(LifeSiteNews) — A federal judge’s decision this week to temporarily halt a Texas law banning abortion once a heartbeat is detectable has elicited mixed reactions from abortionists in the Lone Star State, with some resuming operations while others continue to wait and see.
Signed in May and put into effect on September 1, the Texas Heartbeat Act requires abortionists to screen for a preborn baby’s heartbeat and prohibits abortion if a heartbeat can be heard (generally as early as six weeks), with exceptions only for medical emergencies.
Instead of having the state prosecute violators, the law “exclusively” empowers private citizens to bring civil suits against abortionists, punishable by a minimum of $10,000 in statutory relief per abortion plus whatever additional injunctive relief is deemed “sufficient to prevent the defendant from violating this chapter or engaging in acts that aid or abet violations of this chapter.”
The Texas Heartbeat Act’s unique enforcement mechanism has been credited for the U.S. Supreme Court’s surprising decision not to block it from taking effect, as well as the decisions of abortion chains Planned Parenthood and Whole Woman’s Health to temporarily suspend abortions past six weeks in the state.
On Wednesday, however, U.S. District Judge Robert Pitman granted the Biden Justice Department’s request to temporarily block enforcement of the law, calling it an “unprecedented and aggressive scheme” to “deprive” Texans of a “significant and well-established constitutional right” to abortion. Pitman, who previously declined to block the law as quickly as the Biden administration wanted, further declared that “this Court will not sanction one more day of this offensive deprivation of such an important right.”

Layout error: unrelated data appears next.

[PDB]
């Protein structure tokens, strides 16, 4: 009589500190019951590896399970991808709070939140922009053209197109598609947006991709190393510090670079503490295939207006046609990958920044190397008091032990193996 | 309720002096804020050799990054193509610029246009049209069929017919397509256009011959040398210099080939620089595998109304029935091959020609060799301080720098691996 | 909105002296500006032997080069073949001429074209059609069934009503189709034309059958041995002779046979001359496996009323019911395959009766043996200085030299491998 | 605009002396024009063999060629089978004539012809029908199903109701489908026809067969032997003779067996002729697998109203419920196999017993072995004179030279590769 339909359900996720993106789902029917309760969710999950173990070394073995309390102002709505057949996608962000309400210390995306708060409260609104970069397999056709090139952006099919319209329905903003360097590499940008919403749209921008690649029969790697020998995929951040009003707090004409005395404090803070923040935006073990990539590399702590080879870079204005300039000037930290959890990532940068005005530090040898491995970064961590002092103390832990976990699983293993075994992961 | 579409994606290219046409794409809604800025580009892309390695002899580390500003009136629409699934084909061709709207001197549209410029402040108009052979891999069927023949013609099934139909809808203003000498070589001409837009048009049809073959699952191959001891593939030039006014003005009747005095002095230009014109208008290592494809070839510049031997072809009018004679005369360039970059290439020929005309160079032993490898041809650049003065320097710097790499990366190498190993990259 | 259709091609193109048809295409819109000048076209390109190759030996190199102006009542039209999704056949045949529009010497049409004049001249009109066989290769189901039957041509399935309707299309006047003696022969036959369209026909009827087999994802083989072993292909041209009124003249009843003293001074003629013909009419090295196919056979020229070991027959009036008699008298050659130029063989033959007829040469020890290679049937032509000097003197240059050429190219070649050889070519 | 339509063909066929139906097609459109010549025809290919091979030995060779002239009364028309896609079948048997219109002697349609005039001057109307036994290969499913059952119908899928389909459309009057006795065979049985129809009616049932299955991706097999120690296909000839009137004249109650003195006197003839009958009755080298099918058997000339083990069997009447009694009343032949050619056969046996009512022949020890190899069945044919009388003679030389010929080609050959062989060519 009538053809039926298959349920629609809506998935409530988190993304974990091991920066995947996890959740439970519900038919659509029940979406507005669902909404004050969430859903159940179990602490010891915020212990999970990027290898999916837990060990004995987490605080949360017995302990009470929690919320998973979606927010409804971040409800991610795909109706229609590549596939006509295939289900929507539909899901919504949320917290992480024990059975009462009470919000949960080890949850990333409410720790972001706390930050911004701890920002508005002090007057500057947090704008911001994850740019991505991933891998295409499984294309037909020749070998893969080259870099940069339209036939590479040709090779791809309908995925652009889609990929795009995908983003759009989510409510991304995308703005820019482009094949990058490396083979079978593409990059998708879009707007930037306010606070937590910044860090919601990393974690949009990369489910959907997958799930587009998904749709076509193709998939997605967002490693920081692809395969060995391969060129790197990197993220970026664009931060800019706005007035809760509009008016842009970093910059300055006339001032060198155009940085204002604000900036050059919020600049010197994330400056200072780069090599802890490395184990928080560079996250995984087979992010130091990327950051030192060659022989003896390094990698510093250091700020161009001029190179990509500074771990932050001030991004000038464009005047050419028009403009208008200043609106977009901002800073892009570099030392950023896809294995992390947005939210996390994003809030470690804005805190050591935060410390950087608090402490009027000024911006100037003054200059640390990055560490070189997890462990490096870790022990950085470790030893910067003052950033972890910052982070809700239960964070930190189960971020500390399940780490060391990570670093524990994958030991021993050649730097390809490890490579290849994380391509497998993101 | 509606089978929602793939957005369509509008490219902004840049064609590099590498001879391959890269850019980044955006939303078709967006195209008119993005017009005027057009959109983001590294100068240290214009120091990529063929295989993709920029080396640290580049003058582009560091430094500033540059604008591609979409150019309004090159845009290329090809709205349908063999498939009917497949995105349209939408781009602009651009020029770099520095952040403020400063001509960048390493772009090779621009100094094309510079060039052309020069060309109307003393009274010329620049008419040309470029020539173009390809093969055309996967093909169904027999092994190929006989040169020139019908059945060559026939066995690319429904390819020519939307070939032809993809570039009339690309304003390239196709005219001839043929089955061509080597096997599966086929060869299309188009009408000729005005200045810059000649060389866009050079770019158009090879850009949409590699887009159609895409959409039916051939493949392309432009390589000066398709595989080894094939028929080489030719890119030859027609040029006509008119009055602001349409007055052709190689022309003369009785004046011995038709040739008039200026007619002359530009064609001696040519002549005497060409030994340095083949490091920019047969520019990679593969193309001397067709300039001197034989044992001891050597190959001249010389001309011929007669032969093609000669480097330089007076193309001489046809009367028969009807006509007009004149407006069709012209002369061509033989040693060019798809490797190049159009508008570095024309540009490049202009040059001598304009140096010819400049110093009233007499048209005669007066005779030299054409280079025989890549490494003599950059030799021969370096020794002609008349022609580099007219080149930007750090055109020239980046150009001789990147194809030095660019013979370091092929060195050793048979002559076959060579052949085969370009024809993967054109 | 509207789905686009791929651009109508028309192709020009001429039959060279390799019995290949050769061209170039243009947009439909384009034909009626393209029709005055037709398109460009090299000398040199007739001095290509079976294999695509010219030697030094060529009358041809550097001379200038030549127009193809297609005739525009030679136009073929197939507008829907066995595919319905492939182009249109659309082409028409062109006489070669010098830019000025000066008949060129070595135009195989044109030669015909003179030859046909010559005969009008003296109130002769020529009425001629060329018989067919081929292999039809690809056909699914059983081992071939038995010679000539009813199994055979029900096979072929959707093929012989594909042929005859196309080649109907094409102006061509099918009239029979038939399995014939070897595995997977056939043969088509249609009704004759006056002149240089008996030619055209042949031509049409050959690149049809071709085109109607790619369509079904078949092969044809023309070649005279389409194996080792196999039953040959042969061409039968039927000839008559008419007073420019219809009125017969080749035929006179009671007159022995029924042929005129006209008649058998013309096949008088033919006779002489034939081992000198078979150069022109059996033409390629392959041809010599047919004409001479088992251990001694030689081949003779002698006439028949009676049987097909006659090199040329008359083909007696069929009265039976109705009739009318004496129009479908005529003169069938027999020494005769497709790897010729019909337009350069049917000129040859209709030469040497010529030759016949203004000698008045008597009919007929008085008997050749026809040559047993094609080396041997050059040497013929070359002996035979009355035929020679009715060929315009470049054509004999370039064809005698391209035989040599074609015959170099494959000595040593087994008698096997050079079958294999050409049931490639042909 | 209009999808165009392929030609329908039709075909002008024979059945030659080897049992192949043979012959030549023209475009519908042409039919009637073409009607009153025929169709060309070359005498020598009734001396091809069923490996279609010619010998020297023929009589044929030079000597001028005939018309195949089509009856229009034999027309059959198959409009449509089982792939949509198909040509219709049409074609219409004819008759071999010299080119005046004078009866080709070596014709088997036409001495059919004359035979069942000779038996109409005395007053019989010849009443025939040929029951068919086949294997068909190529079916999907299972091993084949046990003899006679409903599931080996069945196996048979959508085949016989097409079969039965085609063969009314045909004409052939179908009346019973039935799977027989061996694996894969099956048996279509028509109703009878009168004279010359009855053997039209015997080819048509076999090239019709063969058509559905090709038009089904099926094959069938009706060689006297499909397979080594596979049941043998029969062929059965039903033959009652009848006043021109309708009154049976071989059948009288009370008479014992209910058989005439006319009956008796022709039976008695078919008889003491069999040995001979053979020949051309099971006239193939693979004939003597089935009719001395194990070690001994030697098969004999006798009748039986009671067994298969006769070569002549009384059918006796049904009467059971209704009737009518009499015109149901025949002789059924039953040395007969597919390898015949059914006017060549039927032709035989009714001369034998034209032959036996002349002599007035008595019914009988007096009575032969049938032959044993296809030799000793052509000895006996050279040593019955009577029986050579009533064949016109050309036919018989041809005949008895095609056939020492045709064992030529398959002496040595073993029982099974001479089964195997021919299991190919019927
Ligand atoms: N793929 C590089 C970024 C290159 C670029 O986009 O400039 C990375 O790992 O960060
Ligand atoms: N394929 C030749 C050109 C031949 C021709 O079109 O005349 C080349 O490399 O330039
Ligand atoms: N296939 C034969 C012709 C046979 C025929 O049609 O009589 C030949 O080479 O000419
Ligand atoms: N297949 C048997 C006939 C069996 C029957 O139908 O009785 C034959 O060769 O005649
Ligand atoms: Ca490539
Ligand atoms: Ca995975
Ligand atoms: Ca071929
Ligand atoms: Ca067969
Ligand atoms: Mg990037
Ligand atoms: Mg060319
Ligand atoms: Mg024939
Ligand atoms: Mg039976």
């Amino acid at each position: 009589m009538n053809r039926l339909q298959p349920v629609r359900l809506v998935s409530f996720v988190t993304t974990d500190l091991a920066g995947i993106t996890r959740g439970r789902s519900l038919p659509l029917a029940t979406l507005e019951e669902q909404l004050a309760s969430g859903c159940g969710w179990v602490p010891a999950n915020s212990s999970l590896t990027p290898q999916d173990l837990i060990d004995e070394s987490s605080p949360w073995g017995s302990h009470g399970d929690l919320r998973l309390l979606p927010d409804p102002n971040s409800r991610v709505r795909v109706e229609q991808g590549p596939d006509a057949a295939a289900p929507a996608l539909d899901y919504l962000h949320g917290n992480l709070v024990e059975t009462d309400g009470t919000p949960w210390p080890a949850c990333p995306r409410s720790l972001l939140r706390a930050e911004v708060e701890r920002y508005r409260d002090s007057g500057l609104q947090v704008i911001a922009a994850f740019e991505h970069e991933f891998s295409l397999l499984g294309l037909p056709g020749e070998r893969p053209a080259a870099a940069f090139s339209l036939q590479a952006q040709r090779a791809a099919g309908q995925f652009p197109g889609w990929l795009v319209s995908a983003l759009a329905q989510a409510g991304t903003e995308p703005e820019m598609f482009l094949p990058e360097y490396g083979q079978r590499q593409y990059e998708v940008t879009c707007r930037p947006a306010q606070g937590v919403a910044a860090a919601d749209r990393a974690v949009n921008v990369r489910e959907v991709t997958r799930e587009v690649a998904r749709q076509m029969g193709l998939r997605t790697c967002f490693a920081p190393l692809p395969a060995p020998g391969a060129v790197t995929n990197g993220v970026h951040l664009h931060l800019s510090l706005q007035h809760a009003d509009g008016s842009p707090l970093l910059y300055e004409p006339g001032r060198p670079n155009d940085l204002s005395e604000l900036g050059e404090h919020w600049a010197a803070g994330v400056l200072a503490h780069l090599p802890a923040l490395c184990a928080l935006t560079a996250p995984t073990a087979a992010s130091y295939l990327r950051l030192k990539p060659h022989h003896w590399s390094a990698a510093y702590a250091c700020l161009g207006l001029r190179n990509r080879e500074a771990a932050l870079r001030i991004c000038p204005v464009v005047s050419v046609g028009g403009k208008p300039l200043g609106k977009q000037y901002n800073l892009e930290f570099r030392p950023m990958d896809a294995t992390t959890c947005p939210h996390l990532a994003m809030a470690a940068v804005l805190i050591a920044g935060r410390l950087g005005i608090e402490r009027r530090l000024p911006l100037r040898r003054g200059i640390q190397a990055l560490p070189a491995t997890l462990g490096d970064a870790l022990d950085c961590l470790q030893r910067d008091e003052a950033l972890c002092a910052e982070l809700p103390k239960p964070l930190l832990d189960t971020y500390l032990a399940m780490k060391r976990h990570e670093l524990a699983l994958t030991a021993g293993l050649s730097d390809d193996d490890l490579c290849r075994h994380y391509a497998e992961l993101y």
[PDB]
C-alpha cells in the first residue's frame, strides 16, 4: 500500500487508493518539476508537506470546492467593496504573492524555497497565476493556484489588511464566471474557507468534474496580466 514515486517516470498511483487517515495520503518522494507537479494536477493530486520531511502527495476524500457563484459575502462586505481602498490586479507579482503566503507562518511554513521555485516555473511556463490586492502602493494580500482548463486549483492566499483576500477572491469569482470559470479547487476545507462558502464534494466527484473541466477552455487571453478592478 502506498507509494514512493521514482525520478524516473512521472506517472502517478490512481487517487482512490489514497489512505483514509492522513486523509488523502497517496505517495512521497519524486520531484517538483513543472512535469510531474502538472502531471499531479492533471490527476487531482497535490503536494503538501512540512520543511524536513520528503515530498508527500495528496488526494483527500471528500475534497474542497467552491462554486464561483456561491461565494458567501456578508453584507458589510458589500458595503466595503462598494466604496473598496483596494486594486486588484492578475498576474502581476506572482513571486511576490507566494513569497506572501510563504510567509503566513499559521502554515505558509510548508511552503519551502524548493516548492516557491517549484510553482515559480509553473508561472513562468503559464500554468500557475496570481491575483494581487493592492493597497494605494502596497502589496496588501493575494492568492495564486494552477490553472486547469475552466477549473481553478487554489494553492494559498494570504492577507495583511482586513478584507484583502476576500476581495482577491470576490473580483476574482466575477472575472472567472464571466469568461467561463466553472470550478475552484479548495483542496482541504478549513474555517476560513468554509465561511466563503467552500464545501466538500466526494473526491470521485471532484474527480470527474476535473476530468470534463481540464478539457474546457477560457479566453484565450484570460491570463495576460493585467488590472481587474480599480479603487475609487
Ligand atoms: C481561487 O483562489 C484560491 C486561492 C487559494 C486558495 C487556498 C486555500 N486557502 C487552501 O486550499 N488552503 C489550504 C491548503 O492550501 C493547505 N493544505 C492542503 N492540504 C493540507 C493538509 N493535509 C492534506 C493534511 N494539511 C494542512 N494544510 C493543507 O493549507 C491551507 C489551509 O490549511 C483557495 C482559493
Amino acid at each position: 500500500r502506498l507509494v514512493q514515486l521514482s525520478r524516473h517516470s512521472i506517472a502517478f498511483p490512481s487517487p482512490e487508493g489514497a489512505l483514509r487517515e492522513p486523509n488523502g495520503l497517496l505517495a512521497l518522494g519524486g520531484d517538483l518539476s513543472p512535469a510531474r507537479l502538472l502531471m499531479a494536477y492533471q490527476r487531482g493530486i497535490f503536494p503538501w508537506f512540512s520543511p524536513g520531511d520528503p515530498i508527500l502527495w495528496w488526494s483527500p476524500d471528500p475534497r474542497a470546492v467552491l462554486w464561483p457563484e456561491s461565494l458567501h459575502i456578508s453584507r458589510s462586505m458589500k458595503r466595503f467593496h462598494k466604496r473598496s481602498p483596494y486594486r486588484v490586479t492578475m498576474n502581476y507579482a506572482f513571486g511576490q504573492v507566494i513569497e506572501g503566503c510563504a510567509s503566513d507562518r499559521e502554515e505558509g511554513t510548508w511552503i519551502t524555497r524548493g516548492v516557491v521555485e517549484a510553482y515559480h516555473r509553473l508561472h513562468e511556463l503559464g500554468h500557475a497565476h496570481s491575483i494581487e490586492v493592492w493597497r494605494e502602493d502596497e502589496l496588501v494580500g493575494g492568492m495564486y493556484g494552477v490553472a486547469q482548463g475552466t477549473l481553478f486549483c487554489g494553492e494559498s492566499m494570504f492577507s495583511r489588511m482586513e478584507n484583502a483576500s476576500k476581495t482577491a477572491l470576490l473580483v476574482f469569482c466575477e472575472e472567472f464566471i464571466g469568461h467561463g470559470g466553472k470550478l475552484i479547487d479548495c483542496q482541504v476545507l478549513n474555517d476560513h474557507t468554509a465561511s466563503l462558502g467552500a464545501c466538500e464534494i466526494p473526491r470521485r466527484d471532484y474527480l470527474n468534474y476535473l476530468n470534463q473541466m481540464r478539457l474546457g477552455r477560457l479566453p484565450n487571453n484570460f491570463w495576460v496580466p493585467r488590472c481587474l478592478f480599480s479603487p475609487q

In response, Whole Woman’s Health chief executive Amy Hagstrom Miller says her business will begin resuming abortions for an unspecified number of clients who put their names on a waiting list while the law was in effect, Reuters reports.
But other abortionists are reportedly “leery” of returning to business as usual, in light of the state appealing Pitman’s decision to the U.S. Fifth Circuit Court of Appeals. “We are confident that the appellate courts will agree that every child with a heartbeat should have a chance at life,” Renae Eze, press secretary for Republican Gov. Greg Abbott, told the Washington Examiner.
“Given the state’s appeal, our health centers may not have the days or even weeks it could take to navigate new patients through Texas’s onerous abortion restrictions,” reads a joint statement by the heads of Planned Parenthood South Texas, Planned Parenthood Gulf Coast, and Planned Parenthood Greater Texas.
One major source of leeriness is a provision of the Heartbeat Act that says abortionists may still be sued if a future ruling reinstates the law after being struck down, which Drexel University law professor David Cohen says puts any abortion facility that resumes abortions while the law was on the books, even if permitted to do so by judicial injunction, in a “very precarious position.”
Ultimately, the fate of the Texas Heartbeat Act and other abortion bans will be decided by the Supreme Court, whether in a future lawsuit about the substance of the law or in an upcoming case concerning Mississippi’s ban on abortion at 15 weeks. All interested parties are anxiously awaiting such a showdown, as it is expected to be the most conclusive test yet as to just how pro-life the Supreme Court’s current majority truly is.